I took the SP410 for a ride using a five-string Fender Jazz bass and a five-string Ibanez SR485 into an Ampeg SVT-4PRO, and let me tell you that playing through this tasty biscuit is a joy! Rich, full, mega-thick tones just pour out of it, and it moves substantial air. I mentioned earlier that the SP410 has no tweeter, just the 10" speakers for that vintage wallop. That might bother bassists who play styles I don’t, but it’s not a big deal to me. I prefer bass sounds from late ’60s and early ’70s, and the Orange SP410 definitely delivers a blast of that low tone from the past. Even at low volumes, it is as thick as an Iowa Pork Chop! (Yes. When asked nicely, sometimes bass players play at low volumes.) At moderate to high volumes, I felt like I was in front of a huge cabinet. Every George Porter bass line that I dropped on the SP410 sounded like the bass rigs of old. Again, small package—huge sound.

The Final Mojo
Isobaric technology may be a bit involved as a discipline, but it sure makes for some thick bass tone! The power-per-square-inch ratio in the Orange SP410 is through the roof—and yet you can transport it in the front seat of your car. So you get vintage sound and killer portability that’s suitable for stages of any size—and at a street price of $1249! This creamy, round sound is intoxicating and I highly recommend plugging into it.
Buy if...
you need a huge bass sound in a small package.
Skip if...
you have a small gear budget or need a tweeter.

Street $1249 - Orange Amplification - orangeamps.com

The LowDown brings Line 6''s modeling expertise to the bass community

Line 6 is best known for guitar amp modeling and onboard effects for the electric guitar, but in recent years the company has been creating the same kinds of modeling technologies for bass gear. The Bass POD has been quite popular and now the LowDown Bass Amps series is making waves, giving bass players another realm of tonal options within a single amp. So, in addition to the normal bass amp considerations—size, weight, power, sound and features—bass players can mull over the flavor-specific options that come with the purchase of modeling gear.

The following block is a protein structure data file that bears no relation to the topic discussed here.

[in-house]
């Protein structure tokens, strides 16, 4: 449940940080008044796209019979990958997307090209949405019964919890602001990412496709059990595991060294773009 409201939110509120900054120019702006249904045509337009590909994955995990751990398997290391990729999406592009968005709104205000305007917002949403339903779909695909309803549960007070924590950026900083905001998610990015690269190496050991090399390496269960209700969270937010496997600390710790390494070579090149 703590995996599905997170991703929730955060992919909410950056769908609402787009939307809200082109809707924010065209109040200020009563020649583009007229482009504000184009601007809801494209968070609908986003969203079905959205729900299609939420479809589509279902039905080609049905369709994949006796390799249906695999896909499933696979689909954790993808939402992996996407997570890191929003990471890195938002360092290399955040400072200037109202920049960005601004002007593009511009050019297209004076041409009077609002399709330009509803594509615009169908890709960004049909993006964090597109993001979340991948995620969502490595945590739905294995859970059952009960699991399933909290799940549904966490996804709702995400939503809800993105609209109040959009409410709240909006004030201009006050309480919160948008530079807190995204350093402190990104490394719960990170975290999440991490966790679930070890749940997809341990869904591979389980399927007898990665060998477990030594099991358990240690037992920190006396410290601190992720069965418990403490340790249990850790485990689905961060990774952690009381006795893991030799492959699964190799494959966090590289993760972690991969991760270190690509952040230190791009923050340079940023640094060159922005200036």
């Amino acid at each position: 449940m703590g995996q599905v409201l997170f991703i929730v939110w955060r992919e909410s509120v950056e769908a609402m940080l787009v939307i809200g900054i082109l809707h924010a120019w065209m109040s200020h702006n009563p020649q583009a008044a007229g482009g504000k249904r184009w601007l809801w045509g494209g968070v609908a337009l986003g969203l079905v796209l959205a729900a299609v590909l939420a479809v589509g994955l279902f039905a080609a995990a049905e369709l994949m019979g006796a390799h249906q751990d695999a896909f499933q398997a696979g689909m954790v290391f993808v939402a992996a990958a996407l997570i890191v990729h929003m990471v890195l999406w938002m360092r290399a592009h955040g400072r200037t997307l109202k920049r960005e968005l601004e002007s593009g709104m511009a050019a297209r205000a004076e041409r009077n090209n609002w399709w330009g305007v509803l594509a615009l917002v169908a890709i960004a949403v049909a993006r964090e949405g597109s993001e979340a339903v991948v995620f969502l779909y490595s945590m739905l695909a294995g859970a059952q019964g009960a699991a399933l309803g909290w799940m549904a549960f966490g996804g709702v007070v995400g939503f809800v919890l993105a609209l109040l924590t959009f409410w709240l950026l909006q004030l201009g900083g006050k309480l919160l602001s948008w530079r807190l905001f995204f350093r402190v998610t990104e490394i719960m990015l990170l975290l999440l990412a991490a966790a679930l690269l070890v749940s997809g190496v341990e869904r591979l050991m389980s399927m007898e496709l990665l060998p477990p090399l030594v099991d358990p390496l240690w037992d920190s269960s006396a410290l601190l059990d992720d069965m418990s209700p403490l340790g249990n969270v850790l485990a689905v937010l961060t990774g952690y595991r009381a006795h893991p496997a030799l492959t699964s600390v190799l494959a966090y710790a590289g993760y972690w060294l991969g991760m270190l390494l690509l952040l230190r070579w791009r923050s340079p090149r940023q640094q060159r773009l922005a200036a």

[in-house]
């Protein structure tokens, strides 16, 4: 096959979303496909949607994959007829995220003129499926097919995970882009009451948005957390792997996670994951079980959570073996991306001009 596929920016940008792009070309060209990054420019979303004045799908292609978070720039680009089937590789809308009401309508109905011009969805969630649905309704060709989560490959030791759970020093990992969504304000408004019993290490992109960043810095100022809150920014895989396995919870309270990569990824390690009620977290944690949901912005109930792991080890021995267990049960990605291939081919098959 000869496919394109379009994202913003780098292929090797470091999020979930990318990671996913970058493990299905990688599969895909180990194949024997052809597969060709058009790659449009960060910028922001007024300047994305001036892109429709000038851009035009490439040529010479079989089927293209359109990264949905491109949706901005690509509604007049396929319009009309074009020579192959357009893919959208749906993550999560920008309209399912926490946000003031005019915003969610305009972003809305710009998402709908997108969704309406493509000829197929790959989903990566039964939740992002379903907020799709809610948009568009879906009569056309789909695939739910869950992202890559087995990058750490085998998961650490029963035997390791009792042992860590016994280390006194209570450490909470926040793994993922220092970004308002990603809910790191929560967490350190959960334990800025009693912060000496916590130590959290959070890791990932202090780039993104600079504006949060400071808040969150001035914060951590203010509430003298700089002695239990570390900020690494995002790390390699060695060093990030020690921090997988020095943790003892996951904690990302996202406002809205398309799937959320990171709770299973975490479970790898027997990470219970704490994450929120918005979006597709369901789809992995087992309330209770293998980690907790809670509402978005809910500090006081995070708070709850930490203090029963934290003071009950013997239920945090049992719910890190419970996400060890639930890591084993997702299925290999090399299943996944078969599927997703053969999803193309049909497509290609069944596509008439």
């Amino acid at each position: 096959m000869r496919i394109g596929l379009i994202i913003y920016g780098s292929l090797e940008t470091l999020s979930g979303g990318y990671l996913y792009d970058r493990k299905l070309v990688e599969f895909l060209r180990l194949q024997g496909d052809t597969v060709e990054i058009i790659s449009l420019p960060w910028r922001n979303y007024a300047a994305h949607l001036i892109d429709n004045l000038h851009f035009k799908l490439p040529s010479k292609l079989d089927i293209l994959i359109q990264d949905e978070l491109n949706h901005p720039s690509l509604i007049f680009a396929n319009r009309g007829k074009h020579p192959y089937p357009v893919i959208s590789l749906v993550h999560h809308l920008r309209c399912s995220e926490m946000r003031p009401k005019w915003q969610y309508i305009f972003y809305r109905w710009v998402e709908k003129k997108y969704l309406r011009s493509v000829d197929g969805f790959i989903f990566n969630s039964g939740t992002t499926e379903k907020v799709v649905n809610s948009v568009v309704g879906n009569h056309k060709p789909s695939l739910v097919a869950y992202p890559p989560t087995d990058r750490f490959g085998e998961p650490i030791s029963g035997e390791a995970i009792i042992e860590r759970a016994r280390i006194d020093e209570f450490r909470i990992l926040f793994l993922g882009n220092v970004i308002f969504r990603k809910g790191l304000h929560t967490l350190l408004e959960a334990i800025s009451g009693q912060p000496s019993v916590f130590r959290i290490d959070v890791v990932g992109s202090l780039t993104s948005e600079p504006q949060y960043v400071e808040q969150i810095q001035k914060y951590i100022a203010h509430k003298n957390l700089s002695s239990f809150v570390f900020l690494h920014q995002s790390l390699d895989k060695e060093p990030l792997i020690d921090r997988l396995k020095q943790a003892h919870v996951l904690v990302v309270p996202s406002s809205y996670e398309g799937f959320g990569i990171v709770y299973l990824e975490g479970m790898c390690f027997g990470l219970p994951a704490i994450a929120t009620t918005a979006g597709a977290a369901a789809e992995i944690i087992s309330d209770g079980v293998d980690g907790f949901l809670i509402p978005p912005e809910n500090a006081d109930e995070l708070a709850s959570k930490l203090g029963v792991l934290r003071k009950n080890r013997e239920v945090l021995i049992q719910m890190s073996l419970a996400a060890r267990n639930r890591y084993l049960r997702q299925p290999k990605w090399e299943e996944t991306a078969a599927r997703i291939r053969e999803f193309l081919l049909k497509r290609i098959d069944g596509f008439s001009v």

Roll Modeler
The amp weighs 95 pounds and comes with two heavy-duty handles and four sturdy casters that are so smooth and steady I’d almost take them down to the local skateboard park. All of the features are clearly and prominently placed on the front panel of the amp. It runs 400 watts through two 10” Eminence speakers and a compression driver horn, and has stagefriendly features like a balanced XLR direct output, a 1/4” preamp output and an onboard tuner that mutes the DI and the speaker when activated. The amp’s four-channel programmable memory allows you to save, on the fly, that perfect tone you came up with for future use. It’s practice-friendly, too—sporting a headphone out and a 1/8” CD/MP3 input. There’s also a jack for the optional Line 6 FBV Express or FBV Shortboard. Players who like running an extra cab on stage can do so with the right cable if their cab has a NL4M-series Speakon four-pole mono speaker connection.

My basses of choice for this review were a 5-string Fender Jazz Bass and a 3/4 upright bass mic’d with a Shure SM58 wrapped in foam and placed under the tailpiece.